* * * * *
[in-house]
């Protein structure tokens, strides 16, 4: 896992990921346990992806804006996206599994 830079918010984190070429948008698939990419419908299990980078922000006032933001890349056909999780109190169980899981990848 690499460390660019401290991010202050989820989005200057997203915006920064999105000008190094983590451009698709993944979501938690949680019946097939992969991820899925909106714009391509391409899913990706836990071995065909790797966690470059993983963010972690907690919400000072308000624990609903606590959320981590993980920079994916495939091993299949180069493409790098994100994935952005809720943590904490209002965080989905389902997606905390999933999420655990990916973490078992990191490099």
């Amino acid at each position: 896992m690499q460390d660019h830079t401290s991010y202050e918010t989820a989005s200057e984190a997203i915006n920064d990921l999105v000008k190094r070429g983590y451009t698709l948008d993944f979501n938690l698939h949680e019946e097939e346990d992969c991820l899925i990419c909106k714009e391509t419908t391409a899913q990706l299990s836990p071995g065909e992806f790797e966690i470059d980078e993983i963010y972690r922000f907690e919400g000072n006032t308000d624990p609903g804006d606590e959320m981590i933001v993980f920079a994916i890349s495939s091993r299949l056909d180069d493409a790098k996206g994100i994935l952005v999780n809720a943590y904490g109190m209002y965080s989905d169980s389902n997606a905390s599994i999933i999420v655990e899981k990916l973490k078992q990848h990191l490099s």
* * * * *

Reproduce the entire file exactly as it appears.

[in-house]
């Protein structure tokens, strides 16, 4: 896992990921346990992806804006996206599994 830079918010984190070429948008698939990419419908299990980078922000006032933001890349056909999780109190169980899981990848 690499460390660019401290991010202050989820989005200057997203915006920064999105000008190094983590451009698709993944979501938690949680019946097939992969991820899925909106714009391509391409899913990706836990071995065909790797966690470059993983963010972690907690919400000072308000624990609903606590959320981590993980920079994916495939091993299949180069493409790098994100994935952005809720943590904490209002965080989905389902997606905390999933999420655990990916973490078992990191490099």
């Amino acid at each position: 896992m690499q460390d660019h830079t401290s991010y202050e918010t989820a989005s200057e984190a997203i915006n920064d990921l999105v000008k190094r070429g983590y451009t698709l948008d993944f979501n938690l698939h949680e019946e097939e346990d992969c991820l899925i990419c909106k714009e391509t419908t391409a899913q990706l299990s836990p071995g065909e992806f790797e966690i470059d980078e993983i963010y972690r922000f907690e919400g000072n006032t308000d624990p609903g804006d606590e959320m981590i933001v993980f920079a994916i890349s495939s091993r299949l056909d180069d493409a790098k996206g994100i994935l952005v999780n809720a943590y904490g109190m209002y965080s989905d169980s389902n997606a905390s599994i999933i999420v655990e899981k990916l973490k078992q990848h990191l490099s």